IV.  Structural Criteria and Benchmarks

A.  Completion of a Medium-Term Financial Restructuring Plan for the CMDT for the Period 2002-05 Identifying Measures to Lower the Company's Production Costs and Improve its Financial Management (Structural Performance Criterion)

37.  By December 31, 2001 at the latest, the government will prepare a detailed medium-term financial restructuring plan for the CMDT.

B.  Launching of the Call for Bids for the Sale by CMDT and OHVN of Assets (Comprising of Ginneries, Trucks and Agriculture Equipments) Necessary for the Installation of a Private Sector Operator in the OHVN Zone (Structural Performance Criterion)

38.  By December 31, 2001, the government will launch the call for bids for the sale by the CMDT and OHVN of the assets necessary for the effective installation of a private sector operator in the zone currently comprising the OHVN, which will eventually be enlarged to incorporate adjacent areas.

C.  Adoption of a Plan for the Annual Allocation of HIPC Initiative Resources for the Period 2002-05 (Structural Benchmark)

39.  By September 30, 2001 at the latest, the government will submit to IMF staff a plan for the annual allocation of HIPC Initiative resources for the period 2002-05. The plan will be prepared in the context of the poverty reduction strategy paper.

D.  Adoption of a Plan for the CMDT to Withdraw Gradually from it Public Service Activities (Comprising of Rural Roads, Rural Infrastructure and Water Supply) (Structural Benchmark)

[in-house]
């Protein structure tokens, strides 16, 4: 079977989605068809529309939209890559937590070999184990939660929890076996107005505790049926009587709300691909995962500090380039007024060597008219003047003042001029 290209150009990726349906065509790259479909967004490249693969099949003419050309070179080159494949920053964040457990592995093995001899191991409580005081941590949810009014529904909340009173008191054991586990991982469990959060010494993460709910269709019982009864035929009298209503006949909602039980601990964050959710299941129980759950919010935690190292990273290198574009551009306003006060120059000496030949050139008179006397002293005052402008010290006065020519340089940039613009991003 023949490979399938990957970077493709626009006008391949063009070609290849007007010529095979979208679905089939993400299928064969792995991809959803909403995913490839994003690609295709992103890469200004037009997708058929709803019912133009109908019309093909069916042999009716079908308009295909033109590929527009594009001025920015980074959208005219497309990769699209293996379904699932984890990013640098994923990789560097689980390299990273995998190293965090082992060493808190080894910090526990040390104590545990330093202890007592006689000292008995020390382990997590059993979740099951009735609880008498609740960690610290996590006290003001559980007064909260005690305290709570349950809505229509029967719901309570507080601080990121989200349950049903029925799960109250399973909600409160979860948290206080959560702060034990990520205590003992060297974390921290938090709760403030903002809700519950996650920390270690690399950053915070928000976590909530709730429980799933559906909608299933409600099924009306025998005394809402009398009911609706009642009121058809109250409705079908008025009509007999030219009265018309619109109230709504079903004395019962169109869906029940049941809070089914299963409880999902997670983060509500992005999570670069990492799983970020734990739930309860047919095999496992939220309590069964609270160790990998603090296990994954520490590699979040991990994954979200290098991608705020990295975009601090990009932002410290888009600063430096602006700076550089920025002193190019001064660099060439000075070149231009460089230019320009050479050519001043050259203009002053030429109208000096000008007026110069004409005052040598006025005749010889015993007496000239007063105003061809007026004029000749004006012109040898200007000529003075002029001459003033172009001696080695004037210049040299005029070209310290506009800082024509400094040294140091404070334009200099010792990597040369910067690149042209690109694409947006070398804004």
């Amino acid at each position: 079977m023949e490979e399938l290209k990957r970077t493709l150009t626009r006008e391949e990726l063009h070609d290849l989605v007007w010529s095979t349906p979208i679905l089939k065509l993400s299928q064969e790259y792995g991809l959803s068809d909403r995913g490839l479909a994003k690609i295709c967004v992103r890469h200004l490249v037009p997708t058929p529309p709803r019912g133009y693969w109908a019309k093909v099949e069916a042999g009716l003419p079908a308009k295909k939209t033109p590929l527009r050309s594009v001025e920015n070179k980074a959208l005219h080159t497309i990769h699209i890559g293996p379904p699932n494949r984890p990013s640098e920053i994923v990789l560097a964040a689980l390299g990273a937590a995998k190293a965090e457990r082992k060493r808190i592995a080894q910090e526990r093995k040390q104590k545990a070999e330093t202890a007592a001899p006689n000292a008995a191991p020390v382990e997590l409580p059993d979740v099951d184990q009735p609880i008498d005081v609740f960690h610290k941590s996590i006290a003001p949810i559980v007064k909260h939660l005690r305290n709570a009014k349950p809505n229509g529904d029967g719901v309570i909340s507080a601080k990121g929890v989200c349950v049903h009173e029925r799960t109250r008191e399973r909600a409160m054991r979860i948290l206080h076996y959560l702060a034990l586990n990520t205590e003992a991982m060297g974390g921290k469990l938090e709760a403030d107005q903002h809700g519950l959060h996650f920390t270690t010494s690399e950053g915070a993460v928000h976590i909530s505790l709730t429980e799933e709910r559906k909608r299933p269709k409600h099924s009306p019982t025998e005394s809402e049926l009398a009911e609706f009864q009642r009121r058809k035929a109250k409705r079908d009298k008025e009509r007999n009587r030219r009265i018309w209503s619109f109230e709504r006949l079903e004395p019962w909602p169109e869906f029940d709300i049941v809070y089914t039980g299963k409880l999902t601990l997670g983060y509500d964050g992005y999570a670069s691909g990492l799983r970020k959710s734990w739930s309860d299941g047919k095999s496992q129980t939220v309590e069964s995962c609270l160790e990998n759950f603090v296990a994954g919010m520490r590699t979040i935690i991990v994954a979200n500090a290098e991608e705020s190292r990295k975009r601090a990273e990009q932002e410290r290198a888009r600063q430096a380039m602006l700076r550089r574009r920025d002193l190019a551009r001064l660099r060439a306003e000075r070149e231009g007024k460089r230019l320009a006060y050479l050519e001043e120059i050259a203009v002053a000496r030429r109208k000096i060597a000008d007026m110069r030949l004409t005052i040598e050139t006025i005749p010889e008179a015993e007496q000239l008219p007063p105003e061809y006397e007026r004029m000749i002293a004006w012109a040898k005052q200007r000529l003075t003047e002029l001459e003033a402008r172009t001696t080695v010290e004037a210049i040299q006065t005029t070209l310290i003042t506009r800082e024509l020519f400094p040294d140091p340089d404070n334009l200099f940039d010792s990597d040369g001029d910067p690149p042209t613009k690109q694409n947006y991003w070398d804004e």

40.  By October 31, 2001 at the latest, the government will adopt a plan calling for the progressive withdrawal by the CMDT from its public service activities (rural road construction/maintenance, digging of village wells, supply of irrigation systems, etc.), and it will adopt a corresponding staffing/organizational plan, with in each case appropriate supporting measures.

E.  Completion of an Organizational Plan for the Civil Service (Structural Benchmark)

41.  By November 30, 2001 at the latest, the government will submit to IMF staff the results of an organizational plan of the civil service.

F.  Introduction in the 2002 Draft Budget of Specific Codes to Track HIPC Initiative-Related Expenditures (Structural Benchmark)

42.  The draft 2002 budget submitted to the National Assembly will incorporate specific codes to allow tracking of HIPC Initiative-related expenditures.